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Officer Gregg John Froehner


Officer Froehner's Act of Heroism

Over 400 first responders lost their lives on September 11, 2001. Heroically performing their sworn duty, these firefighters, members of the NYPD and PAPD, and numerous other rescue workers will forever be remembered for their sacrifice.

My Hero

When terrorists bombed the World Trade Center in 1993, Gregg Froehner was there to help. He was there a year ago when an out-of-control elevator carrying a dozen passengers slammed into a tower's ceiling. And he was there Sept. 11 after two hijacked planes hit the Twin Towers. But this time, the Port Authority police officer and member of the emergency service unit never made it out.

"They did their job like they were trained to do," Port Authority Police Sgt. John Gilburn said of Mr. Froehner and 36 other Port Authority officers lost when the Twin Towers collapsed. Gilburn knew Mr. Froehner, 46, of Chester, for more than two decades. The two started with the Port Authority just months apart and worked together for years in the emergency service unit, where Mr. Froehner was a squad leader.

Mr. Froehner, who started in 1979, had specialized training in numerous rescue areas and completed a counterterrorism course in toxic and biological agents in 1995. He also was good with his hands, fellow officers said, and could fix equipment in the field with whatever material might be available. "He was one of those guys everybody wanted to have around," said Gilburn, now assigned to Newark International Airport. "He was a fun-loving guy, easy going. He was a character."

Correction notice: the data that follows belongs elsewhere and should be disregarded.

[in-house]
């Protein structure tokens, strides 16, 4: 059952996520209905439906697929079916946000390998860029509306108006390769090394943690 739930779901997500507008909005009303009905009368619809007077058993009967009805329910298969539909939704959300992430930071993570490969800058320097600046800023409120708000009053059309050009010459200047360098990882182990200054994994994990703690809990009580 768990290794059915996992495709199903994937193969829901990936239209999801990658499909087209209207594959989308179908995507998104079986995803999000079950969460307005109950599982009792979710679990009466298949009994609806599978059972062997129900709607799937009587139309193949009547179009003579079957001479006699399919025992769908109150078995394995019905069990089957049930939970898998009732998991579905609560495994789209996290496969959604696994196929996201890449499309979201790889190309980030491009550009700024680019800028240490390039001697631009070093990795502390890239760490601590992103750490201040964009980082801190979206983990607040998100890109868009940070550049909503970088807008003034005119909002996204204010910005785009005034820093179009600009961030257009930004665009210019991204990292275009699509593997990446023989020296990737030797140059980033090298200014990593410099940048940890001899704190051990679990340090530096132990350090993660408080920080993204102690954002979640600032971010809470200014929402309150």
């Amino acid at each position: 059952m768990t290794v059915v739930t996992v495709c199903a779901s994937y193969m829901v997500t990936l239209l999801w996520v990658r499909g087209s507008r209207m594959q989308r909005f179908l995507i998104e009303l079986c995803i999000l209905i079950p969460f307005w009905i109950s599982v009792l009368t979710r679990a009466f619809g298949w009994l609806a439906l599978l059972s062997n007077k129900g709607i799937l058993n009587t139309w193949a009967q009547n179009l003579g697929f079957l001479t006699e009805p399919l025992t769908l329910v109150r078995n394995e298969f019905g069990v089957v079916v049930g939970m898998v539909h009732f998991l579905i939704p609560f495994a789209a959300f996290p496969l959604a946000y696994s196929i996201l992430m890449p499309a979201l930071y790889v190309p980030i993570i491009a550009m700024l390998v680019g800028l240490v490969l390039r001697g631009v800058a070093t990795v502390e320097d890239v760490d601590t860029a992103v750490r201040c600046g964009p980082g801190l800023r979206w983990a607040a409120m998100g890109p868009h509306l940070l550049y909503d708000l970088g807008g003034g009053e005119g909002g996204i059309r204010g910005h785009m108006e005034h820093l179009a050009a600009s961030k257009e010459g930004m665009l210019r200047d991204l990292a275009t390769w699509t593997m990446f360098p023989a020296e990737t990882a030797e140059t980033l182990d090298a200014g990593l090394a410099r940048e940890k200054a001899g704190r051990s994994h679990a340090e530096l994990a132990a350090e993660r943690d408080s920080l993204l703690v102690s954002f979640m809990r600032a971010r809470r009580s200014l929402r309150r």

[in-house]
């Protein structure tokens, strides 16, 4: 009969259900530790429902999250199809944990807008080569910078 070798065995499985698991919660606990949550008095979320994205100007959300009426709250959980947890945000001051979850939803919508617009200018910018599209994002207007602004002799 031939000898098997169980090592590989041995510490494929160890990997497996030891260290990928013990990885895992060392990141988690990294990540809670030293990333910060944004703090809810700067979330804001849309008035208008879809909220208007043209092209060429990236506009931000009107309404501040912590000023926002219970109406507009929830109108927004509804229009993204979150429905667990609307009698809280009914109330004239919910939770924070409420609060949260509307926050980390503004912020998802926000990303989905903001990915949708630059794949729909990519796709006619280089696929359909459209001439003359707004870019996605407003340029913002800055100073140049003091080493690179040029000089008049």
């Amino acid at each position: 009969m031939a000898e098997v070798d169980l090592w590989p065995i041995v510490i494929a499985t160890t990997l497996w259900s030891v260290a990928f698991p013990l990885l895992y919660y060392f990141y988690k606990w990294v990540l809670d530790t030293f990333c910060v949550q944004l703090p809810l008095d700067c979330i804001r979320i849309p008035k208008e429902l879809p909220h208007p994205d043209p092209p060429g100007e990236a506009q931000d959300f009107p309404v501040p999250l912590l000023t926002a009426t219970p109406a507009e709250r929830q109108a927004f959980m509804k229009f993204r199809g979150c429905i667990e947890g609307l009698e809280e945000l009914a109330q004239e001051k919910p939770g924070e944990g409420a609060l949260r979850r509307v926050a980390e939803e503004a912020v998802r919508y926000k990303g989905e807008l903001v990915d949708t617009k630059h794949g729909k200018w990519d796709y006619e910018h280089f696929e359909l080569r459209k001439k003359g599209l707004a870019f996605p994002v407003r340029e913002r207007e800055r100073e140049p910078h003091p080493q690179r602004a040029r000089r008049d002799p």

More than a decade ago, Gilburn remembered losing a plaid tie at a Christmas party, one his wife had given him. It wasn't until several years later that he found out what happened to it. "All these years went by and this tie just reappeared -- and he (Mr. Froehner) was wearing it," Gilburn said, laughing. The "tie issue" became a running joke among the friends (and Gilburn's tie eventually got sent back to him).

Port Authority Sgt. Kevin Murphy also worked in the emergency service unit with Mr. Froehner, saying the more experienced officer would pick up his comrades' spirits by telling stories of his former life as a milkman. Mr. Froehner also liked to golf, although as Murphy put it, "Gregg wasn't exactly Tiger Woods." During a summer of 2000 charity golf outing, Murphy said their foursome came to a short hole where the green was on an island surrounded by rocks. Mr. Froehner took out a club that if hit properly would provide far too much distance and made a pronouncement: I'm going to skip the ball on the water three times, hit the rocks and land it on the green. He swung. The ball skipped over the water, hit the rocks and landed on the green, 39 inches from the hole. Murphy and the others went crazy. Mr. Froehner just smiled and walked back to his cart. As for the rest of his round? "Horrible," said Murphy, laughing.

Mr. Froehner is survived by his wife, Mary; a son, Matthew, 13; three daughters, Meghan, 15, Heather, 14, and Kathleen, 10; his parents, Kenneth and Anna Froehner of Chester; a brother, Kenneth Froehner of Pompton Lakes, and a sister, Dorell McNamara of Chester.

Profile by Greg Saitz published in THE STAR-LEDGER.
Information courtesy of the Remember 9/11/2001 memorial site on


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